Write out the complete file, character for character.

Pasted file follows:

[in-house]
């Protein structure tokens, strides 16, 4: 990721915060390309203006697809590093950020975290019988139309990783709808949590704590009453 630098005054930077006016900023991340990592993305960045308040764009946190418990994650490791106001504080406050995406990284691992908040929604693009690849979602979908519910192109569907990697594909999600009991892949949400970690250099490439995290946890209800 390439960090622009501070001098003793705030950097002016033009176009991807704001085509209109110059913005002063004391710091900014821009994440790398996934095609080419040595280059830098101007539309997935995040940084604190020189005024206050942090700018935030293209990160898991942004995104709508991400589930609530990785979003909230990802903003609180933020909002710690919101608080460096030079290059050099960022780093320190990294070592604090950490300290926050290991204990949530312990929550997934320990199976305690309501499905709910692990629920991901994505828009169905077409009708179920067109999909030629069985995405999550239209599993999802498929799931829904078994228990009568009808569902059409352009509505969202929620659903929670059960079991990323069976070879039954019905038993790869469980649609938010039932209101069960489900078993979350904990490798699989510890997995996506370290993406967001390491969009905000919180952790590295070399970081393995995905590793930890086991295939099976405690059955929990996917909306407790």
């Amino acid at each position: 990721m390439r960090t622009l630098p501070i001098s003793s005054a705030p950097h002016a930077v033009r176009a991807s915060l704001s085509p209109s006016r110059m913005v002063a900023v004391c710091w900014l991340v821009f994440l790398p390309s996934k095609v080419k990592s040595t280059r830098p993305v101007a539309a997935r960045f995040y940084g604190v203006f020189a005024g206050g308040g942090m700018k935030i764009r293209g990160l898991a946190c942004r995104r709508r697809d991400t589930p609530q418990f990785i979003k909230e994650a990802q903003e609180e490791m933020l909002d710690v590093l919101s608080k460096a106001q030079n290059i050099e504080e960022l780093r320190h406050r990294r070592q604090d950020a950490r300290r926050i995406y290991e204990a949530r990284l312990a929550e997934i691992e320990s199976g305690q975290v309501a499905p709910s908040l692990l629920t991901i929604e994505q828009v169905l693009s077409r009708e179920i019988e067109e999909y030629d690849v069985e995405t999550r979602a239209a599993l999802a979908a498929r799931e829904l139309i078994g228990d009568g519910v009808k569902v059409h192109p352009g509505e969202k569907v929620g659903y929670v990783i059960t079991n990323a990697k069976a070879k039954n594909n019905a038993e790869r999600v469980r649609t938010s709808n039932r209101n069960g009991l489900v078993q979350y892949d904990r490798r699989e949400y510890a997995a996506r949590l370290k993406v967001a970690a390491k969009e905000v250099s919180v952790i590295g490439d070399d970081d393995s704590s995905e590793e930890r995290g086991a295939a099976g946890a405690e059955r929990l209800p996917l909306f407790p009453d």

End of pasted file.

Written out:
[in-house]
């Protein structure tokens, strides 16, 4: 990721915060390309203006697809590093950020975290019988139309990783709808949590704590009453 630098005054930077006016900023991340990592993305960045308040764009946190418990994650490791106001504080406050995406990284691992908040929604693009690849979602979908519910192109569907990697594909999600009991892949949400970690250099490439995290946890209800 390439960090622009501070001098003793705030950097002016033009176009991807704001085509209109110059913005002063004391710091900014821009994440790398996934095609080419040595280059830098101007539309997935995040940084604190020189005024206050942090700018935030293209990160898991942004995104709508991400589930609530990785979003909230990802903003609180933020909002710690919101608080460096030079290059050099960022780093320190990294070592604090950490300290926050290991204990949530312990929550997934320990199976305690309501499905709910692990629920991901994505828009169905077409009708179920067109999909030629069985995405999550239209599993999802498929799931829904078994228990009568009808569902059409352009509505969202929620659903929670059960079991990323069976070879039954019905038993790869469980649609938010039932209101069960489900078993979350904990490798699989510890997995996506370290993406967001390491969009905000919180952790590295070399970081393995995905590793930890086991295939099976405690059955929990996917909306407790």
């Amino acid at each position: 990721m390439r960090t622009l630098p501070i001098s003793s005054a705030p950097h002016a930077v033009r176009a991807s915060l704001s085509p209109s006016r110059m913005v002063a900023v004391c710091w900014l991340v821009f994440l790398p390309s996934k095609v080419k990592s040595t280059r830098p993305v101007a539309a997935r960045f995040y940084g604190v203006f020189a005024g206050g308040g942090m700018k935030i764009r293209g990160l898991a946190c942004r995104r709508r697809d991400t589930p609530q418990f990785i979003k909230e994650a990802q903003e609180e490791m933020l909002d710690v590093l919101s608080k460096a106001q030079n290059i050099e504080e960022l780093r320190h406050r990294r070592q604090d950020a950490r300290r926050i995406y290991e204990a949530r990284l312990a929550e997934i691992e320990s199976g305690q975290v309501a499905p709910s908040l692990l629920t991901i929604e994505q828009v169905l693009s077409r009708e179920i019988e067109e999909y030629d690849v069985e995405t999550r979602a239209a599993l999802a979908a498929r799931e829904l139309i078994g228990d009568g519910v009808k569902v059409h192109p352009g509505e969202k569907v929620g659903y929670v990783i059960t079991n990323a990697k069976a070879k039954n594909n019905a038993e790869r999600v469980r649609t938010s709808n039932r209101n069960g009991l489900v078993q979350y892949d904990r490798r699989e949400y510890a997995a996506r949590l370290k993406v967001a970690a390491k969009e905000v250099s919180v952790i590295g490439d070399d970081d393995s704590s995905e590793e930890r995290g086991a295939a099976g946890a405690e059955r929990l209800p996917l909306f407790p009453d």